Violence – did somebody mention violence?
The inter-relationship of violence, ethics, and revolution
Many of those committed to the human project, namely the total transformation of social relationships, tend to adopt an ‘end justifies the means’ approach. This position was attributed to Leon Trotsky, although on this rare occasion, one has to concede that the arch counter-revolutionary took a more nuanced approach when examining the relationship between means and end.
Michael ‘Bommi’ Baumann, a working-class German who was familiar with violence as a daily fact of his social existence, was a member of the movement that pre-dated and spawned the Red Army Faction. He ended up horrified by the clinical attitude to violence of the largely middle-class Baader-Meinhof tendency, and felt that their use of firearms was a literal means of distancing the activist from their target, and thus avoiding the human complexities of their acts. These problematics touch on the thorny issue of ethics, which many regard as being an infinitesimally small step away from ‘morals’, with all the associated whiff of incense, piety, and prayer books.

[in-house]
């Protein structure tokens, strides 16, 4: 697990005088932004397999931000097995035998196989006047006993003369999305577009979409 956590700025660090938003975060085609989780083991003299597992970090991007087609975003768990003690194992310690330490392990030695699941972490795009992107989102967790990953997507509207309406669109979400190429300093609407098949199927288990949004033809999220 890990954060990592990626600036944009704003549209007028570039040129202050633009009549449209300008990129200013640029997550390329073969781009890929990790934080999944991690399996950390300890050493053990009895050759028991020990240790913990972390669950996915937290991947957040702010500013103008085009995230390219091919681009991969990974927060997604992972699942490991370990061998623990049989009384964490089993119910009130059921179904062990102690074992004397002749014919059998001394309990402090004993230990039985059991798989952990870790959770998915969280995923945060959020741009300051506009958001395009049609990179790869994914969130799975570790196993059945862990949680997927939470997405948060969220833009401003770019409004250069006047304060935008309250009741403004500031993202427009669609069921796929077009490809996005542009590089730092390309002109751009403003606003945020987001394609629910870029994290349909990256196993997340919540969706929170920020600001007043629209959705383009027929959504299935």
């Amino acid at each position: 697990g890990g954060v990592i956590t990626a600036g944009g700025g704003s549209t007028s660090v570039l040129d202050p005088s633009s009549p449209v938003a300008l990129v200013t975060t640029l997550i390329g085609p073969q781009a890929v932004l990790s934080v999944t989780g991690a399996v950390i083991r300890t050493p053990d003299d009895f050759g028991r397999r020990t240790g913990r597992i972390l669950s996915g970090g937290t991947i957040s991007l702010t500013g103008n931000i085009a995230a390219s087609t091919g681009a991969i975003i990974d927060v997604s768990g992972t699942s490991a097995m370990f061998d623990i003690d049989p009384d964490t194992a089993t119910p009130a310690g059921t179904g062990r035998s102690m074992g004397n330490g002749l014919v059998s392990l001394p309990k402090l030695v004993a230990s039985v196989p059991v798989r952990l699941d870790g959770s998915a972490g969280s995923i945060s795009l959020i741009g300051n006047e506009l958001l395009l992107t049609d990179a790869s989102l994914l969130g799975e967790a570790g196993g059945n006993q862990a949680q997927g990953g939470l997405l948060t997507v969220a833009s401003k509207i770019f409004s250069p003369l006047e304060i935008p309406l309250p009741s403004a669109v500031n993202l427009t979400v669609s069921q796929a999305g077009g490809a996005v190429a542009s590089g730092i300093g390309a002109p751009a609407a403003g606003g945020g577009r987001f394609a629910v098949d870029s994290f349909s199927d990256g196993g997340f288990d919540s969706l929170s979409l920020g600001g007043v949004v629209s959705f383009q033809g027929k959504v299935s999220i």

Others tend to elide the question, due to their unexamined liberal predilections, and assume that they will wake up one morning, smell the cordite issuing from the guns of their comrades, and set out about this transformation of society thingy.
The third and final attitude might be summed as ‘the psycho gun for hire’. We have come across a tiny number of people in the UK non-pacifist, extra-parliamentary milieu, who [generally] have floated from the far right to the ultra-left, in search of the opportunity to commit violence on others, as an undifferentiated expression of their social rage. One could say that such people act as a salutary reminder of the dangers attendant in practice becoming divorced from theory.